Sure, some of them have come here to Germany to conduct all manner of business but few of them make it out of the pubs and castles long enough to get to Landstuhl. I’ve frequently witnessed those who have managed a visit still find a way to avoid facial disfigurations, overwhelmed and distraught patients, and the ICU. The limits of what they can stomach is reflected in the limits of that which they have gone on to write, promote, and provide for in legislation. Touring the field hospitals of Iraq and Afghanistan has not prompted Bush or Rumsfeld to do much more than make sure the war itself has its money. This they can do, but they have yet to make sure the care and rehabilitation of every wounded service member and regard for their time in service has been provided for in full.
Toles’ illustration did indeed reflect a villainous disrespect for our wounded. That disrespect was born of and continues to grow from an administration that sent its military into war knowing full well the system of care for its wounded was desperately wanting and has allowed it to remain that way to this day. The administration has seen fit to delegate the task of filling in the gaps to private citizens, non-profit organizations, and the wounded and their families. Reveling in efforts it has not funded and supports only with lip-service, the administration continues to use hyper-patriotic language to cover its neglectful regard for the very citizens it has needed most. There is nothing more “callous” about Toles’ depiction save what can be seen in the bathroom mirrors of Rumsfeld and Bush.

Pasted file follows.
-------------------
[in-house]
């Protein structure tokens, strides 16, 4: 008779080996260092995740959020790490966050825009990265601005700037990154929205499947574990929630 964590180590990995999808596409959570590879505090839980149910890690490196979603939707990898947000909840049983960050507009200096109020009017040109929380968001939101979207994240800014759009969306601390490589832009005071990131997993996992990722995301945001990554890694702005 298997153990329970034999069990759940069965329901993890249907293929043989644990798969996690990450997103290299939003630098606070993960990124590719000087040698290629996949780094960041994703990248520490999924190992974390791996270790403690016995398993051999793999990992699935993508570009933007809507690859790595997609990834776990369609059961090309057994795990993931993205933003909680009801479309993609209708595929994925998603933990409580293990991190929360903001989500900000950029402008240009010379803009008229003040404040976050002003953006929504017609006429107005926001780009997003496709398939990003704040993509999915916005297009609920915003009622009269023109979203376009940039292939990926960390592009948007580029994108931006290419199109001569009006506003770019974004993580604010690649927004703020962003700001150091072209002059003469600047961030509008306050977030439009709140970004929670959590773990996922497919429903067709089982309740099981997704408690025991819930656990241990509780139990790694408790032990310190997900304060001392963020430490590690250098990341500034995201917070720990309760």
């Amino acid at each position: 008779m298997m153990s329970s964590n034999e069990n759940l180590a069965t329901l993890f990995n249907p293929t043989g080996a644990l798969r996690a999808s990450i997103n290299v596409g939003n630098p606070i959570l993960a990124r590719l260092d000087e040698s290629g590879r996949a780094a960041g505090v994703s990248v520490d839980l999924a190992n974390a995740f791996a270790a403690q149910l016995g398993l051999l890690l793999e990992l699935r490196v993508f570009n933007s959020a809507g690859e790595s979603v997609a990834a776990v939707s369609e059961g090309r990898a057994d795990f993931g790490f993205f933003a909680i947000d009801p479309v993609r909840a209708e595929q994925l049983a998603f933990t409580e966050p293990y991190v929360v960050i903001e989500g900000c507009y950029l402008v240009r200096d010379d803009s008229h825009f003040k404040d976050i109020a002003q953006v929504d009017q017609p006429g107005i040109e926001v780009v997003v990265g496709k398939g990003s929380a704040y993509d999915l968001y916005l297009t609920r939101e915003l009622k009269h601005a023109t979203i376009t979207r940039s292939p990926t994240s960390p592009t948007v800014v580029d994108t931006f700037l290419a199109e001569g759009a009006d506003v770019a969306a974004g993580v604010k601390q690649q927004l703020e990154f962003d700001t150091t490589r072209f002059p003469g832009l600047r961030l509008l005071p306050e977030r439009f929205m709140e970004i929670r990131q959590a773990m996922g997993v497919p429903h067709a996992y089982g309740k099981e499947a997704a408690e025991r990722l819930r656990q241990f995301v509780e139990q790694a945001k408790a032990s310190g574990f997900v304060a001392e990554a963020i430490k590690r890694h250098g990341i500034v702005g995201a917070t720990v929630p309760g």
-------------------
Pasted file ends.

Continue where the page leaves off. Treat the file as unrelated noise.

Toles’ cartoon is going to upset many a citizen, especially the families of those currently at war. I’d be surprised if very many families of those fully employed with securing care for their wounded loved one has had time to open a paper, much less get to the sixth page of the second section. While many papers headline the success stories of hundreds of wounded, thousands more and their unsuccessful stories don’t quite make the cut. This has created a slanted and skewed reality for those who go no further than the front page. The stories of those most in need are rarely told and they are only seen behind “disturbing image” warnings around the Internet. This may make it more palatable for legislators and the population at large to sleep at night, but it doesn’t do a damn thing to insure the full care and rehabilitation of every wounded service member.
If it takes a tasteless cartoon to shake the populace hard enough and wake them up so they’ll see what is real, then so be it. Unfortunately Generals, your disappointment isn’t shared with as many Americans as you might have hoped. If outrage over a real wounded service member hasn’t prompted improvement, do you really think outrage over a cartoon image of the same will? The administration that sends our servicemembers into war has had ample opportunity to press for and pass legislation providing for our wounded in full, and it has not.
That is where the disdain need be directed.Powered by Sidelines